Survival Fire Safety

Dear Reader,

Earlier this month, a fire broke out in the Columbia River Gorge National Scenic Area in Oregon. So far, the Eagle Creek Fire has burned close to 50,000 acres. As of this writing, it is still only 46% contained.

On Sept. 2, a local 15-year-old boy was spotted setting off fireworks in the dry gorge, which allegedly sparked the massive blaze. Now, kids make mistakes, but we can’t ignore the fact that this teenager’s actions put many lives in danger and caused massive damage and loss of property.

Forest fire

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In addition, the fire trapped over 140 hikers in the gorge. The group stuck together and made sure no one was left behind as they tried to find an alternate route. Due to the severity of the approaching wildfire, a helicopter dropped directions to the hikers to keep them on the safest path.

As they hiked into the night, the group was eventually met by firefighters who led them to safety. Their rescue came not a moment too soon — they were saved within 300 yards of the fire.

Only YOU Can Prevent Forest Fires

The reality is you can never be careless when you start a fire in the wild. Even in a survival situation, you need to consider the ramifications of starting a fire you might not be able to keep under control.

I realize that when you’re in survival mode, you become desperate and tend to focus on your immediate needs like food and warmth. But there are still a few very important considerations you MUST remember when picking a safe spot to build a fire.

1. Distance

Build your fire at least 15 feet away from trees, shrubs or anything that could ignite and cause the fire to spread. Don’t forget to check above — you need to make sure there aren’t any low-hanging branches that could catch.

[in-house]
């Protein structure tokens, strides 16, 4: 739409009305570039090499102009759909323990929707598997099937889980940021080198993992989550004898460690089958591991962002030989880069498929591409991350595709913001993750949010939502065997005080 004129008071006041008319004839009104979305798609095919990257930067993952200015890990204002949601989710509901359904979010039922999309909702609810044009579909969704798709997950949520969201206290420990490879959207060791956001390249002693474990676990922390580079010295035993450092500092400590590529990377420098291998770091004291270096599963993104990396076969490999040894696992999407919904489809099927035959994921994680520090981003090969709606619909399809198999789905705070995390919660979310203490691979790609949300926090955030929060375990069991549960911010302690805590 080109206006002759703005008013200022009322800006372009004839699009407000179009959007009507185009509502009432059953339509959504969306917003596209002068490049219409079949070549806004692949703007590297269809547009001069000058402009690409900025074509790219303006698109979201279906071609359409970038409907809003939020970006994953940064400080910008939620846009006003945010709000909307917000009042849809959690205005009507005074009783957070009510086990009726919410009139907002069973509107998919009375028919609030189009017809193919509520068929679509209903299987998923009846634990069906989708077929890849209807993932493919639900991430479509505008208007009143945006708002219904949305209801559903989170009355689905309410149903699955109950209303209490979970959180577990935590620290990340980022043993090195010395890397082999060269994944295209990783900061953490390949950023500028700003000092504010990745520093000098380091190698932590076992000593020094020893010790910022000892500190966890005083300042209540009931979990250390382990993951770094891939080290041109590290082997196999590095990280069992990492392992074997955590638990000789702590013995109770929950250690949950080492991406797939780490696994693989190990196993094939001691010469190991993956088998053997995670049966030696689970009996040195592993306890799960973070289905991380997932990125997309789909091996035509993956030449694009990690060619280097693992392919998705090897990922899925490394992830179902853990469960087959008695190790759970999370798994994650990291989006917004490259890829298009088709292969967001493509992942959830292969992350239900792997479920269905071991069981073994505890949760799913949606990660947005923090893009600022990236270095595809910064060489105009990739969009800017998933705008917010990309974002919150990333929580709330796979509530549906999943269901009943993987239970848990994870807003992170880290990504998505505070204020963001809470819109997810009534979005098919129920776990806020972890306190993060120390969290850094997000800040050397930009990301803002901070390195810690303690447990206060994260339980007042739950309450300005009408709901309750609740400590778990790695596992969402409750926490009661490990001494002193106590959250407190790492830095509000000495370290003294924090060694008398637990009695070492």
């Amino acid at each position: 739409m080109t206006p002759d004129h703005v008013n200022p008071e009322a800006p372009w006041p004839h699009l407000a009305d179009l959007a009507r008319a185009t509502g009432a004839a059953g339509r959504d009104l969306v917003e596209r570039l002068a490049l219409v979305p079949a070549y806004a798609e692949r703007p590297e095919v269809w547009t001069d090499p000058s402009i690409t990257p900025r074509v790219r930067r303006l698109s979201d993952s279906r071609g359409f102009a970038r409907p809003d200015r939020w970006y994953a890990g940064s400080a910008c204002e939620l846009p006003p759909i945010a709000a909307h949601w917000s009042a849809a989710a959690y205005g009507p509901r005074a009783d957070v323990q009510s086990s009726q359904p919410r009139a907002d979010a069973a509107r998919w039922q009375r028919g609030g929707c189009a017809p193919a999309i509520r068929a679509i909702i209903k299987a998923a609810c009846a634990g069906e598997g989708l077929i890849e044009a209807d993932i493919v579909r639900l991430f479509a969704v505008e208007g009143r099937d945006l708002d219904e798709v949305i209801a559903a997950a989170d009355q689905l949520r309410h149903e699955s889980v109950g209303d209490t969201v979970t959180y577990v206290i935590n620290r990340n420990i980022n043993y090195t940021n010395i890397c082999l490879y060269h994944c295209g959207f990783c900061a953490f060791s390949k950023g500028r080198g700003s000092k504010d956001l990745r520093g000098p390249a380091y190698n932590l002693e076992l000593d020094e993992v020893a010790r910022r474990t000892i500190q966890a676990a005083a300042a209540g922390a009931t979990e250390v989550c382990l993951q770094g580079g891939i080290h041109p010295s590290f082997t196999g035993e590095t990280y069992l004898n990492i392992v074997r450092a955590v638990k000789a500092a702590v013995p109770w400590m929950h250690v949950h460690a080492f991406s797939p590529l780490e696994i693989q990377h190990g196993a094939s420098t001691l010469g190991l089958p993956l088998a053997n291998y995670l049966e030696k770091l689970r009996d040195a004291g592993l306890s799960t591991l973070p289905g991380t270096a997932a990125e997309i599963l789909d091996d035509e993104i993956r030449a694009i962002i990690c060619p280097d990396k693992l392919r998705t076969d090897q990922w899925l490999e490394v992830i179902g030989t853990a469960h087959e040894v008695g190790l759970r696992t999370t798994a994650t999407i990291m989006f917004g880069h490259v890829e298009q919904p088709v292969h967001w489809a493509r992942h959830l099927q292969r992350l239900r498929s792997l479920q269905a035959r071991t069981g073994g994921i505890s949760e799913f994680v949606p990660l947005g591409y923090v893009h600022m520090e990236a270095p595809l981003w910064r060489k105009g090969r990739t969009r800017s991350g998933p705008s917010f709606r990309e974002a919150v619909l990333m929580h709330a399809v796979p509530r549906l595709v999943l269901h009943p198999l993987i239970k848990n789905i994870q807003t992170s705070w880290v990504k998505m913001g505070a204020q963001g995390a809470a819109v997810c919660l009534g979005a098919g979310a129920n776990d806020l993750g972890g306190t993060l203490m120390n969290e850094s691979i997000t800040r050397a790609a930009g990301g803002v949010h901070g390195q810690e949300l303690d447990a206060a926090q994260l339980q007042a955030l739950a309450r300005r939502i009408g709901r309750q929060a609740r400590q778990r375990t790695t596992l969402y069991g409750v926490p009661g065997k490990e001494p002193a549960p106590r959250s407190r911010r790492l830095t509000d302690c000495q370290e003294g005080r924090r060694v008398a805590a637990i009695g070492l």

I know many people will look for a spot near logs or other things they can sit on, but this can literally add fuel to the fire. So while it might be more comfortable or convenient, don’t start a fire near anything that could burn. Drag the logs you want to sit on to the fire, instead of bringing the fire to you.

2. Wind

Consider what would happen if a huge gust of wind blew through the area where you built your fire. Before you strike a match, think: Is your fire out in the open or on top of a ridge where a breeze could blow it out of control? To minimize your fire’s exposure to air currents, try to build it on a hillside or near a mountain or some other natural formation that will block the wind.

3. Ground

Once you have chosen a suitable location for your fire, prepare the ground where you plan to build it. Remove all leaves, brush, pine needles, twigs and grass. Clear the area of everything but dirt and move all other debris a safe distance away.

A fire pit would be ideal, but in a survival situation I probably wouldn’t take the time or energy to dig one. At the very least, you must thoroughly clear the area so you can build your fire on dirt.

4. Size

If you were ever involved in Boy Scouts or Girl Scouts, you may remember going camping and building huge roaring fires that you added wood to all night to keep going. In an emergency, you don’t need a huge fire. Instead, strive to build a smaller fire you can maintain and keep under control.

A small fire will still provide heat and can be used for cooking just as effectively as a larger fire (and it won’t give away your position as easily). Also, when the time comes for you to leave the area, you don’t want to leave a large fire still burning.

5. Putting It Out

All right, you’ve built a fire and enjoyed a nice meal, but now you need to keep moving and you don’t have time to stay until the fire is completely out.

The best thing to do is pour water over the fire. However, if you aren’t near a water source, I don’t recommend this, because you need to save your water for drinking.

The next best thing to do is to add dirt to the fire and stir it with a stick. You should also try to separate the fire, which will help it cool down quicker. In other words, if you separate the coals, they will be more exposed to the outside temperature. This will help them cool down faster than if you simply leave the embers in a pile.

Believe me, I understand that in a survival situation, your instinct is to do whatever you have to do to survive. But please — take these few, simple precautions when building a survival fire. You don’t want to be responsible for the costly mistake of starting a massive inferno like some dumb kid.

Stay safe,

Jason Hanson

Jason Hanson
Editor, Spy & Survival Briefing

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